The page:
Minus the adult overzealousness, there’s still a distinct bias in the way toys are offered to children. Underneath all the gendered marketing, the fact is (and Dux agrees) that boys and girls are different. What needs to be encouraged is the idea that different isn’t automatically bad – not just between boys and girls, but girls and girls, boys and boys, and that it’s OK¬†to pick’n’mix your interests.¬†Girls who want to play rugby should still be able to frock up in pink, just as boys who’re happy¬†to play with dolls¬†should still be allowed to like cars.¬†It’s also a fact that children are cruel, and police difference within their small communities with a rigour and bias difficult in the politics-conscious adult world.¬†That can’t be changed entirely, but¬†I suspect it can be mitigated by¬†parental behaviour.

Unless we’re talking about the singer, pink’s not my cup of tea (and even¬†then, I have to be in the right mood). There’s¬†a long¬†road yet to travel before society stops marketing towards the biases children have for themselves and starts venturing into new territory; in video games, at least, there’s been some headway.¬†Parental coddling¬†has a lot to answer for, and given the kind of adult¬†I’m turning out to be, I’m glad I never felt¬†pressured to¬†cling to pink and fairydust to win approval. Perhaps, to take a backwards leap, I’m turning into the adult I am precicely because I never felt that pressure. There’s also girls who’d feel similarly uncomfortable if forced towards tomboyishness – not that Dux advocates this, but it’s¬†one potential consequence of her solution.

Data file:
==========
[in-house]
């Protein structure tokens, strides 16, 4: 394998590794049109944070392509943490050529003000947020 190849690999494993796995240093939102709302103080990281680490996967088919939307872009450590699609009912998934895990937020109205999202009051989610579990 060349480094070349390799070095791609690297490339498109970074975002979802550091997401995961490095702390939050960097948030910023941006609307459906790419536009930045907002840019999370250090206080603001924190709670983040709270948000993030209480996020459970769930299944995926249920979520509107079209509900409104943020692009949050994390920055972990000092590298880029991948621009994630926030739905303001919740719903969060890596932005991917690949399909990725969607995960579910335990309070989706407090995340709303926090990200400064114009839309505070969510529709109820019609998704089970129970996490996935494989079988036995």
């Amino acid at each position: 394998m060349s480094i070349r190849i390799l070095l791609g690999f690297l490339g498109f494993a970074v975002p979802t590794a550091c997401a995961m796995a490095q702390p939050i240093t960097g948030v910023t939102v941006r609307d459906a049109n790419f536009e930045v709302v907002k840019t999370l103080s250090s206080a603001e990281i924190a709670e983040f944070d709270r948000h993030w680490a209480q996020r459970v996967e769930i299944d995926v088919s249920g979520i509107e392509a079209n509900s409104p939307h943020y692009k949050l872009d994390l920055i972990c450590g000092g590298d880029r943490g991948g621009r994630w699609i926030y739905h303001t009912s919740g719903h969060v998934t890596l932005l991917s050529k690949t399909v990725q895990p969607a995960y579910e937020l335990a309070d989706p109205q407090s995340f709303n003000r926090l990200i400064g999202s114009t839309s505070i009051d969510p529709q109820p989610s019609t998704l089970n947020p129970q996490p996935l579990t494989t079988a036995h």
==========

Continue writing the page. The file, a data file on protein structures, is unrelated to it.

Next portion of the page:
And the moral of this story? That girls (and boys) can be pretty in pink, or not. The important thing is choice.

It’s hard to know whether the near-constant presence of Barrack Obama in the global media of late – compared to¬†the marked absence of John McCain from anything outside the American press – is¬†the result of a¬†broader campaign, a¬†reflection¬†of its success, or simply based on the novelty of a black American presidential candidate.¬†It might even¬†be a mixture of all three. But reading today about Obama’s stirring speech to a crowd of 200,000 in Berlin, it struck me that the¬†crux of this election¬†isn’t experience, race or even – to a certain extent – the age-old battle between Republican and Democrat. No.¬†Come 4 November 2008, what the American people will¬†vote on is a choice between isolationism and¬†a policy of global cooperation.